Robbie Andrew

scholar orcid twitter
CICERO Center for International Climate ResearchHome   |   About me   |   Contact me

Drivers of declining CO2 emissions in 18 developed economies


Global emissions of carbon dioxide (CO2) from fossil fuels and industry increased by 2.2% per year on average between 2005 and 2015. Global emissions need to peak and decline rapidly to limit climate change to well below 2 °C of warming, which is one of the goals of the Paris Agreement. Untangling the reasons underlying recent changes in emissions trajectories is critical to guide efforts to attain those goals. Here we analyse the drivers of decreasing CO2 emissions in a group of 18 developed economies that have decarbonized over the period 2005-2015. We show that within this group, the displacement of fossil fuels by renewable energy and decreases in energy use explain decreasing CO2 emissions. However, the decrease in energy use can be explained at least in part by a lower growth in gross domestic product. Correlation analysis suggests that policies on renewable energy are supporting emissions reductions and displacing fossil fuels in these 18 countries, but not elsewhere, and that policies on energy efficiency are supporting lower energy use in these 18 countries, as well as more widely. Overall, the evidence shows that efforts to reduce emissions are underway in many countries, but these efforts need to be maintained and enhanced by more stringent policy actions to support a global peak in emissions followed by global emissions reductions in line with the goals of the Paris Agreement.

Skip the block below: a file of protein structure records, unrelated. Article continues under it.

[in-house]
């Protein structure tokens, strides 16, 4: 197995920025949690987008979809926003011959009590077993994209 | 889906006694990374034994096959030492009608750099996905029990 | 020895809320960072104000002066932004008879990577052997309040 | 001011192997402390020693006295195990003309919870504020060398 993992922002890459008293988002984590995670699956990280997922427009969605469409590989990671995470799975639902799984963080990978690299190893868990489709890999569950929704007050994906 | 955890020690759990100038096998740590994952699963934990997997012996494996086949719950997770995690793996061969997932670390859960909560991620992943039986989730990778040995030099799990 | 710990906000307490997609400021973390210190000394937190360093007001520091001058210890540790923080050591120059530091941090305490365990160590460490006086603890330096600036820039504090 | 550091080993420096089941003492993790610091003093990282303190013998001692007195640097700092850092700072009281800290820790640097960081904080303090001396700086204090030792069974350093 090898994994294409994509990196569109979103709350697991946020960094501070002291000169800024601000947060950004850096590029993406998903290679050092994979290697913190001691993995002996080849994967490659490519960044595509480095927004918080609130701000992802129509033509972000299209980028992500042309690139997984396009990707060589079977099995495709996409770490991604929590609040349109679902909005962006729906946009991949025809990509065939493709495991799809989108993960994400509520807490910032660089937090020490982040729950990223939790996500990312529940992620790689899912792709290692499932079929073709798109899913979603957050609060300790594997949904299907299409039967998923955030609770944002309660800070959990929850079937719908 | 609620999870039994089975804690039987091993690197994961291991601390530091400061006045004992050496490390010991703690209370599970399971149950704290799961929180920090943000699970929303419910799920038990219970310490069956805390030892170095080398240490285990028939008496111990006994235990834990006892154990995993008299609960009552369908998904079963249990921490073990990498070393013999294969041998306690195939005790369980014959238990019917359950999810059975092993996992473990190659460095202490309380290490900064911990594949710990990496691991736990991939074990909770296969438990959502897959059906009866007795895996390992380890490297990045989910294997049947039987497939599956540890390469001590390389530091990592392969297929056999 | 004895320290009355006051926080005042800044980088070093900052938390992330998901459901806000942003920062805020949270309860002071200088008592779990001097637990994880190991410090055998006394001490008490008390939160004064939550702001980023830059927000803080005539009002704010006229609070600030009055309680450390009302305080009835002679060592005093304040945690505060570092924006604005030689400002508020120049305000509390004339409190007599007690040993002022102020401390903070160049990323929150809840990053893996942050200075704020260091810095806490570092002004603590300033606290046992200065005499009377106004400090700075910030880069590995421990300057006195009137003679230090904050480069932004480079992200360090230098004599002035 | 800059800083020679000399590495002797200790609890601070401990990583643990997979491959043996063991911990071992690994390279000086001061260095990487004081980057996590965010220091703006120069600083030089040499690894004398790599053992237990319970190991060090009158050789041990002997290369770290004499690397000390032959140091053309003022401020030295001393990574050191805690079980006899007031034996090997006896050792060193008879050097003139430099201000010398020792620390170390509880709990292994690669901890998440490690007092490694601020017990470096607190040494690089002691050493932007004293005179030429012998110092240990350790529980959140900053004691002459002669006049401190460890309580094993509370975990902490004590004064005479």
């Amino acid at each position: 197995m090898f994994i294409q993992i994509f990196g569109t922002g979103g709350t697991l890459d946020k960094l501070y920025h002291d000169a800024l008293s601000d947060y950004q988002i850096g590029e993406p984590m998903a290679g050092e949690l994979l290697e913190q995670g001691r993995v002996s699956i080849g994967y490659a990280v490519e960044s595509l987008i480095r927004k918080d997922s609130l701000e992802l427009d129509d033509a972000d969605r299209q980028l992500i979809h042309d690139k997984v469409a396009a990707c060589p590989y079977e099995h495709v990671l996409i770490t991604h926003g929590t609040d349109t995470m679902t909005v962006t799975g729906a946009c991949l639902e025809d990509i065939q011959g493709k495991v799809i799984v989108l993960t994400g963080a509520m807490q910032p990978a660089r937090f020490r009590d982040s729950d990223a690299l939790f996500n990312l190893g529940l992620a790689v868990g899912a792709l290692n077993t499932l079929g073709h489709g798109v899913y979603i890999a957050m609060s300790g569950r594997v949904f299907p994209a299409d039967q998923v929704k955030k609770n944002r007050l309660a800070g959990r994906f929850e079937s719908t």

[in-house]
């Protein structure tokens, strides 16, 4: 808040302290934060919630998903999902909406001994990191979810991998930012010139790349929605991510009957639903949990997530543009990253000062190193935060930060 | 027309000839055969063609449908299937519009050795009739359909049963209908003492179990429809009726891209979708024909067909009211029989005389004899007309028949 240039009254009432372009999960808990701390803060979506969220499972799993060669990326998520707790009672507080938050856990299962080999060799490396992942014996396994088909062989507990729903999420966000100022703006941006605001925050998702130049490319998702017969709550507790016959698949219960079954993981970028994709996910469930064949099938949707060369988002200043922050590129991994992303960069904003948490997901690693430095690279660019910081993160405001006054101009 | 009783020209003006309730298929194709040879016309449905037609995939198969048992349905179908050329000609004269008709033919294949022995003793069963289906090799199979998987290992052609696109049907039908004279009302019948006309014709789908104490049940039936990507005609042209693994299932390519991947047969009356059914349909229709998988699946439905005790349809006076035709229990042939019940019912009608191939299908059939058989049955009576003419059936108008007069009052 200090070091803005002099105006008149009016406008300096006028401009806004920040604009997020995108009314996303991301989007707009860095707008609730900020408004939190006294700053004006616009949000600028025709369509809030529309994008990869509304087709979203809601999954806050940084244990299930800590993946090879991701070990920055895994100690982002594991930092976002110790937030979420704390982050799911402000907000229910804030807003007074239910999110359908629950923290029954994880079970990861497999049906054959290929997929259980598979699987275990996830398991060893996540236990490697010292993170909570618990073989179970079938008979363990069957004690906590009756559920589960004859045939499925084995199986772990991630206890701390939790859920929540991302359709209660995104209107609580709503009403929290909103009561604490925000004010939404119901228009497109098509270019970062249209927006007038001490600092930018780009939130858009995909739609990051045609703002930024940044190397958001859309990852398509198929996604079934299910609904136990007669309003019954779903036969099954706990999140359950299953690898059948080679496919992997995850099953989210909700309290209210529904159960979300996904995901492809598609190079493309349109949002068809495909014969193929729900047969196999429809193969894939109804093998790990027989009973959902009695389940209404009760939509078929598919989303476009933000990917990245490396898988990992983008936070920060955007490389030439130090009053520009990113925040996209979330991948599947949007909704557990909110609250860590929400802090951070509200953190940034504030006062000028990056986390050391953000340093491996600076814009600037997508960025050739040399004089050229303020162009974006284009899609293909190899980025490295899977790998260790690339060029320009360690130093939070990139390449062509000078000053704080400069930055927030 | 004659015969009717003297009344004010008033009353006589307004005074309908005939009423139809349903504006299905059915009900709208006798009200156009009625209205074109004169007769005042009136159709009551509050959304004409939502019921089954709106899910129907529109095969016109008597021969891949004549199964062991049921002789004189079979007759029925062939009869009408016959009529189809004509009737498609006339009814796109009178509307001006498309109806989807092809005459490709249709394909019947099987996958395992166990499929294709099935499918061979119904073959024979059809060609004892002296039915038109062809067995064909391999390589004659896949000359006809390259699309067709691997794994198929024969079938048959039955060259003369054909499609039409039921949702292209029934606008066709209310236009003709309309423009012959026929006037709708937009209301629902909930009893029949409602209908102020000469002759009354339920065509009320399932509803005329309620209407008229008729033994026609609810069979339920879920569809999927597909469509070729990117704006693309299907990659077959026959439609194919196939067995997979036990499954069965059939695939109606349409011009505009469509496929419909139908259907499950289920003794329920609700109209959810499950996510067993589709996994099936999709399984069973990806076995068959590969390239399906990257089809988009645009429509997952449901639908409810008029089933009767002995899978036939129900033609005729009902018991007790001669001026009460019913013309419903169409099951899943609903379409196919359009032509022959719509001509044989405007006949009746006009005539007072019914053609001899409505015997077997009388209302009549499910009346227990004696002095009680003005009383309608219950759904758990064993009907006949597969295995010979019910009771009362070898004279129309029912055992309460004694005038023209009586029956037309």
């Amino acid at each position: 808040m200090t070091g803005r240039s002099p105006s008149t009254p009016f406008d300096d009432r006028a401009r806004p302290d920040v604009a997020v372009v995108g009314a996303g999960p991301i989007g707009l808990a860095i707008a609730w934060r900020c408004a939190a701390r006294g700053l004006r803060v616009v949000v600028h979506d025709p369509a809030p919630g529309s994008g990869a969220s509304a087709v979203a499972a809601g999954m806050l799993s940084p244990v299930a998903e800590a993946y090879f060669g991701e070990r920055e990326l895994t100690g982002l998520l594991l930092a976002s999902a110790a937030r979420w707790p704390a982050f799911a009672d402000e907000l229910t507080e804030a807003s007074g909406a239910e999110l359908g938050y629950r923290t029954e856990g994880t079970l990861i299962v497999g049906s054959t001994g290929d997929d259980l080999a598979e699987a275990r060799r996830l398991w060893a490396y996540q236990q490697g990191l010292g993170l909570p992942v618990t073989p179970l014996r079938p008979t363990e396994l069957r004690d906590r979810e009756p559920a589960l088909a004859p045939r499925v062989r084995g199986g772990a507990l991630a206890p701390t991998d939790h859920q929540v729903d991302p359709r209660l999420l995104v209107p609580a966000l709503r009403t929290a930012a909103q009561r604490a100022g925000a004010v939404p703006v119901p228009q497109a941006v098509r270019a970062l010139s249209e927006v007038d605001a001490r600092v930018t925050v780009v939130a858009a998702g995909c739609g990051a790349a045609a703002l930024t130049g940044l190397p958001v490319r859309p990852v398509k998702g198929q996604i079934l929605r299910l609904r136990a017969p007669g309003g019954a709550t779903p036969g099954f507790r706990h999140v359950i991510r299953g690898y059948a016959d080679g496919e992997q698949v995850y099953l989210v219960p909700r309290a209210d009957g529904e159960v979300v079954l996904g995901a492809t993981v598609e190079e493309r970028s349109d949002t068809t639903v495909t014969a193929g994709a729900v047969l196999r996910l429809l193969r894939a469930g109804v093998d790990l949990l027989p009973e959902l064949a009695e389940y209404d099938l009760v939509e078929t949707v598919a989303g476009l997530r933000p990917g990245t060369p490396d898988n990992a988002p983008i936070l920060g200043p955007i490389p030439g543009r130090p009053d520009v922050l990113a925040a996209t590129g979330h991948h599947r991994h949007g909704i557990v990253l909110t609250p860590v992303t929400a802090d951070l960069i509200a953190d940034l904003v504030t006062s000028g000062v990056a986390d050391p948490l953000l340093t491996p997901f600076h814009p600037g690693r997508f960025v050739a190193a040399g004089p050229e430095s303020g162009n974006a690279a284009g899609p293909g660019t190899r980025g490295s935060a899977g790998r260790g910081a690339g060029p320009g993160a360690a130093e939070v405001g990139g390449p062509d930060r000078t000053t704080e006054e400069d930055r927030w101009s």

Global Carbon Budget 2018

The Global Carbon Project has released its 2018 edition of the world’s carbon budget, including historical emissions by country back to 1751. This multidisciplinary and international effort provides a set of consistent supporting data for further analysis.Learn more »

Global Carbon Budget Figures

Every year the Global Carbon Project publishes a number of figures demonstrating the latest global carbon budget, and these are freely available for use in a number of formats.Learn more »

Real-time verification of emissions

The Paris Agreement has increased the incentive to verify reported emissions with independent Earth system observations. Reliable verification requires a step change in our understanding of carbon cycle variability.Learn more »

Web design by Robbie Andrew